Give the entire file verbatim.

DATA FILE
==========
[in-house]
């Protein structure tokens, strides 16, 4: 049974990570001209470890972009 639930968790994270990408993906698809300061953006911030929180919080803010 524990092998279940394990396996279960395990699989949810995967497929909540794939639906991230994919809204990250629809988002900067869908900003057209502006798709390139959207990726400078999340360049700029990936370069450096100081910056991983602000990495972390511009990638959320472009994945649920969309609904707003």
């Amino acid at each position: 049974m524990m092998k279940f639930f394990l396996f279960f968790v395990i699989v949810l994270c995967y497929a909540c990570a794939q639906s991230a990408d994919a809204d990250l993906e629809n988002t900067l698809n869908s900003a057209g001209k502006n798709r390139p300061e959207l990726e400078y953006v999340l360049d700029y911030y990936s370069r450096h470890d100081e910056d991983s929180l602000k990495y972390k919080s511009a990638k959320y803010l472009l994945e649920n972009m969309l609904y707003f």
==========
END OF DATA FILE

[in-house]
């Protein structure tokens, strides 16, 4: 049974990570001209470890972009 639930968790994270990408993906698809300061953006911030929180919080803010 524990092998279940394990396996279960395990699989949810995967497929909540794939639906991230994919809204990250629809988002900067869908900003057209502006798709390139959207990726400078999340360049700029990936370069450096100081910056991983602000990495972390511009990638959320472009994945649920969309609904707003």
């Amino acid at each position: 049974m524990m092998k279940f639930f394990l396996f279960f968790v395990i699989v949810l994270c995967y497929a909540c990570a794939q639906s991230a990408d994919a809204d990250l993906e629809n988002t900067l698809n869908s900003a057209g001209k502006n798709r390139p300061e959207l990726e400078y953006v999340l360049d700029y911030y990936s370069r450096h470890d100081e910056d991983s929180l602000k990495y972390k919080s511009a990638k959320y803010l472009l994945e649920n972009m969309l609904y707003f």